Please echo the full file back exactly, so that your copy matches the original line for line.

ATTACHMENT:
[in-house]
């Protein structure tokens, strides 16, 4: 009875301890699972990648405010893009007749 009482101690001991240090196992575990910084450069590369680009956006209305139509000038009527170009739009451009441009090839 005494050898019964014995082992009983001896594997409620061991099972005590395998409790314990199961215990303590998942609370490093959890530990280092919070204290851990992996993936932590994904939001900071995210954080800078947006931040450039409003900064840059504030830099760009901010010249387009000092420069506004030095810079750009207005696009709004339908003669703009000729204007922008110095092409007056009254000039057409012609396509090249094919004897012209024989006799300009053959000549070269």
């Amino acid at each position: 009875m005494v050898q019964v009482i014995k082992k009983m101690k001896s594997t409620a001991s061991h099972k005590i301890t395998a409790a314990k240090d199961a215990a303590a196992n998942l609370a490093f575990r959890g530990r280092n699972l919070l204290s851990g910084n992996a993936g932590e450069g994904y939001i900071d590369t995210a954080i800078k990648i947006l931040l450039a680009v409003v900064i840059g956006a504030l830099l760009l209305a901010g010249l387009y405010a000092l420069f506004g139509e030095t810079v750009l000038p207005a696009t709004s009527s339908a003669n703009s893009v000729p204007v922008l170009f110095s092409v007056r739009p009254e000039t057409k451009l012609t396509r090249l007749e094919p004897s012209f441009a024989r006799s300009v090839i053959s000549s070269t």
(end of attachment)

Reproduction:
[in-house]
């Protein structure tokens, strides 16, 4: 009875301890699972990648405010893009007749 009482101690001991240090196992575990910084450069590369680009956006209305139509000038009527170009739009451009441009090839 005494050898019964014995082992009983001896594997409620061991099972005590395998409790314990199961215990303590998942609370490093959890530990280092919070204290851990992996993936932590994904939001900071995210954080800078947006931040450039409003900064840059504030830099760009901010010249387009000092420069506004030095810079750009207005696009709004339908003669703009000729204007922008110095092409007056009254000039057409012609396509090249094919004897012209024989006799300009053959000549070269």
């Amino acid at each position: 009875m005494v050898q019964v009482i014995k082992k009983m101690k001896s594997t409620a001991s061991h099972k005590i301890t395998a409790a314990k240090d199961a215990a303590a196992n998942l609370a490093f575990r959890g530990r280092n699972l919070l204290s851990g910084n992996a993936g932590e450069g994904y939001i900071d590369t995210a954080i800078k990648i947006l931040l450039a680009v409003v900064i840059g956006a504030l830099l760009l209305a901010g010249l387009y405010a000092l420069f506004g139509e030095t810079v750009l000038p207005a696009t709004s009527s339908a003669n703009s893009v000729p204007v922008l170009f110095s092409v007056r739009p009254e000039t057409k451009l012609t396509r090249l007749e094919p004897s012209f441009a024989r006799s300009v090839i053959s000549s070269t």